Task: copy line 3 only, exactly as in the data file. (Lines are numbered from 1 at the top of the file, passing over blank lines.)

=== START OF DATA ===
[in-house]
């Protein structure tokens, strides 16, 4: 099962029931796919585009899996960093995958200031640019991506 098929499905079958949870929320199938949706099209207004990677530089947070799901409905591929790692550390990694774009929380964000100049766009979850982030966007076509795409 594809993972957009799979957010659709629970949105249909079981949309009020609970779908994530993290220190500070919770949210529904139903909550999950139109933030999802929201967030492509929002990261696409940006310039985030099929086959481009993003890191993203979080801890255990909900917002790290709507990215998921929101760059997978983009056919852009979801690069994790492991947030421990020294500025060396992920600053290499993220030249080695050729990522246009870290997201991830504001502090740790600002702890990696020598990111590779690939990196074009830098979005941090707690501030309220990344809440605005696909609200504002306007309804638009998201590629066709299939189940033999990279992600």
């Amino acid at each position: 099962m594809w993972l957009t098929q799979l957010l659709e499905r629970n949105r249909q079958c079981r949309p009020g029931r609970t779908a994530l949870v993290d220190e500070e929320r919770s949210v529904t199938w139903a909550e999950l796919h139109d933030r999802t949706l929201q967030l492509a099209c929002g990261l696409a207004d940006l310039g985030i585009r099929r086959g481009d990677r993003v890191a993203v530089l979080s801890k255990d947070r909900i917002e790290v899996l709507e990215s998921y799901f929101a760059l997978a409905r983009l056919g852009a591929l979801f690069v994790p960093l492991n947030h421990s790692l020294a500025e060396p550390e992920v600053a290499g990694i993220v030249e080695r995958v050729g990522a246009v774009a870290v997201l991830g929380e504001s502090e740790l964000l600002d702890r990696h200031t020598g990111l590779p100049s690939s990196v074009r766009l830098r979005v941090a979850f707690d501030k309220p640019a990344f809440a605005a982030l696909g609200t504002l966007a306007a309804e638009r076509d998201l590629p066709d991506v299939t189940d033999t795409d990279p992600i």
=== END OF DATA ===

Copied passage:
């Amino acid at each position: 099962m594809w993972l957009t098929q799979l957010l659709e499905r629970n949105r249909q079958c079981r949309p009020g029931r609970t779908a994530l949870v993290d220190e500070e929320r919770s949210v529904t199938w139903a909550e999950l796919h139109d933030r999802t949706l929201q967030l492509a099209c929002g990261l696409a207004d940006l310039g985030i585009r099929r086959g481009d990677r993003v890191a993203v530089l979080s801890k255990d947070r909900i917002e790290v899996l709507e990215s998921y799901f929101a760059l997978a409905r983009l056919g852009a591929l979801f690069v994790p960093l492991n947030h421990s790692l020294a500025e060396p550390e992920v600053a290499g990694i993220v030249e080695r995958v050729g990522a246009v774009a870290v997201l991830g929380e504001s502090e740790l964000l600002d702890r990696h200031t020598g990111l590779p100049s690939s990196v074009r766009l830098r979005v941090a979850f707690d501030k309220p640019a990344f809440a605005a982030l696909g609200t504002l966007a306007a309804e638009r076509d998201l590629p066709d991506v299939t189940d033999t795409d990279p992600i």